One million euros for the development of new strategies against multidrug-resistant germs
Stephan A. Sieber receives Future Insight Prize
The discovery of antibiotics has saved millions of human lives. However, in the meantime more and more bacteria have developed resistances to conventional antibiotics. Accordingly research by Stephan A. Sieber, TUM Professor for Organic Chemistry, centers on the development of strategies against this kind of resistant bacteria.
One of Stephan Sieber's central strategies is to look for new potential targets within the bacterial metabolism. Working together with his team he identifies the proteins which are essential to the bacteria's survival. If one of these proteins could be deactivated, it would be possible to starve the bacteria to death.
Another strategy is to prevent the ability of dangerous bacteria to produce toxins. The bacteria would then simply be "disarmed". Since this process does not kill the bacteria, the strategy also avoids the development of resistances.
“Another highly promising strategy is to take medications that have already been approved and test them for possible efficacy against bacteria. Here we focus on a class of human proteins referred to as kinases for which there are already a very large number of inhibitors," says Stephan Sieber.
In this context they have been successful with the active ingredient PK 150, a modification of the cancer medication Sorafenib. It attacks methicillin-resistant staphylococcus aureus (MRSA) germs in two ways at once: It impedes the bacterial energy metabolism while at the same time rupturing the cell walls.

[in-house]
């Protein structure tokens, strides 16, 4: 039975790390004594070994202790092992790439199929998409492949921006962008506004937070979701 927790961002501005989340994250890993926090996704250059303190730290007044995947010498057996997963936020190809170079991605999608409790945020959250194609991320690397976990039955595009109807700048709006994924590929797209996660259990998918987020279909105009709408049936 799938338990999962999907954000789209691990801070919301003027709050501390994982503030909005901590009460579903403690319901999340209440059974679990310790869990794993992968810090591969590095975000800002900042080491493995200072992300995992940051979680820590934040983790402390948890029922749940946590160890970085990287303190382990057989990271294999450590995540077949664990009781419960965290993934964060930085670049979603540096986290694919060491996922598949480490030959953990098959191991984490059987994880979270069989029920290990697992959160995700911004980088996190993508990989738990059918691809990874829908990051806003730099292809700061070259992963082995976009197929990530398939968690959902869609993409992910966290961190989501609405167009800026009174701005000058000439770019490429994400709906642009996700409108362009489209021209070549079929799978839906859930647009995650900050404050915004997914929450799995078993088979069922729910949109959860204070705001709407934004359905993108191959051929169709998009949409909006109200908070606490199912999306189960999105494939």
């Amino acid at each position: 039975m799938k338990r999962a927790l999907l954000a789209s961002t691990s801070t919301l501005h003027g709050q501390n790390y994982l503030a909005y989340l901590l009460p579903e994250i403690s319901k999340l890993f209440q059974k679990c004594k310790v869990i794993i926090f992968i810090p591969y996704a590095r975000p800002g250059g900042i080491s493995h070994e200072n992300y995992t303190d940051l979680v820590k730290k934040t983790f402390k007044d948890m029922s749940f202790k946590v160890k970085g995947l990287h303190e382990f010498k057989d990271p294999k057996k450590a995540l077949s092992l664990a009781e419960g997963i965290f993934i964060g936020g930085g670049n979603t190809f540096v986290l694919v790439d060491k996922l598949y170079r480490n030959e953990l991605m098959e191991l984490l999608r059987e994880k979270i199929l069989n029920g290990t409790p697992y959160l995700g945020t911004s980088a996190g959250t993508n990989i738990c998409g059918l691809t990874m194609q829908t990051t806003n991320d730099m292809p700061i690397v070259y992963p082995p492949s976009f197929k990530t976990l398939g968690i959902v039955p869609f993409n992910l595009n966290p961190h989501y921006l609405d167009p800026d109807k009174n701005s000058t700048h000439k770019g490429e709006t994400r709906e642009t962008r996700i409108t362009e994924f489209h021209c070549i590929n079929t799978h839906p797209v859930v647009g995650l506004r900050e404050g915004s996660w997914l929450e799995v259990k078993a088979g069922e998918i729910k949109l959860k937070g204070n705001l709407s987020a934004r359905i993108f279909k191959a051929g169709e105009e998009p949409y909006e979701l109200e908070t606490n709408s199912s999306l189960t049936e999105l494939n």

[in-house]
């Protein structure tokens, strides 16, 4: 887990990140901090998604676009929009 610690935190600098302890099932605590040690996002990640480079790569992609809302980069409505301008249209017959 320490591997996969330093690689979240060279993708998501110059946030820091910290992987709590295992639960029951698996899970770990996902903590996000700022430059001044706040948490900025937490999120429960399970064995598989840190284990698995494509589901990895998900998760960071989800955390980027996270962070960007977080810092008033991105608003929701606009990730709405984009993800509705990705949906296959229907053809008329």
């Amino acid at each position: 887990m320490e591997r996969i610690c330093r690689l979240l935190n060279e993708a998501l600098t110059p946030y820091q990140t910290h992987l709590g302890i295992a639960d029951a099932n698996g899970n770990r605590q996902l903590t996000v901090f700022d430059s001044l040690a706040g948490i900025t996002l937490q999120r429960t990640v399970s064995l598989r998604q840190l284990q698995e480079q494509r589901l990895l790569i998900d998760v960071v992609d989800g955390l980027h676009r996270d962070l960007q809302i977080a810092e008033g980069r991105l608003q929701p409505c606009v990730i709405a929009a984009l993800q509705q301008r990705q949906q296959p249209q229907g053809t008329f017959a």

"The fact that PK 150 addresses two different mechanisms in the cell at the same time makes it very difficult for the bacteria to develop resistances," says Stephan Sieber. "The probability that two mutations will take place in the same cell at exactly the right places is much lower."
The Merck Future Insight Prize promotes outstanding scientific and technological research activities for groundbreaking innovations in the fields Health, Nutrition and Energy. It comes with a 1 million euro cash award.
Stephan Sieber plans to invest the prize money in further development of the active ingredient PK 150. Initial preclinical studies are already in progress. "This support will now let us investigate the efficacy of PK 150 against other types of bacteria as well, for example mycobacteria or dangerous Gram-negative bacteria."
"Only thanks to research and innovative solutions will we be able to win the fight against antimicrobial resistance globally. I cordially congratulate Prof. Stephan Sieber on his work. And it is my wish to see many scientists and companies engage in this vital field of health research," said Jens Spahn, German Federal Minister of Health, in his speech to honor Sieber.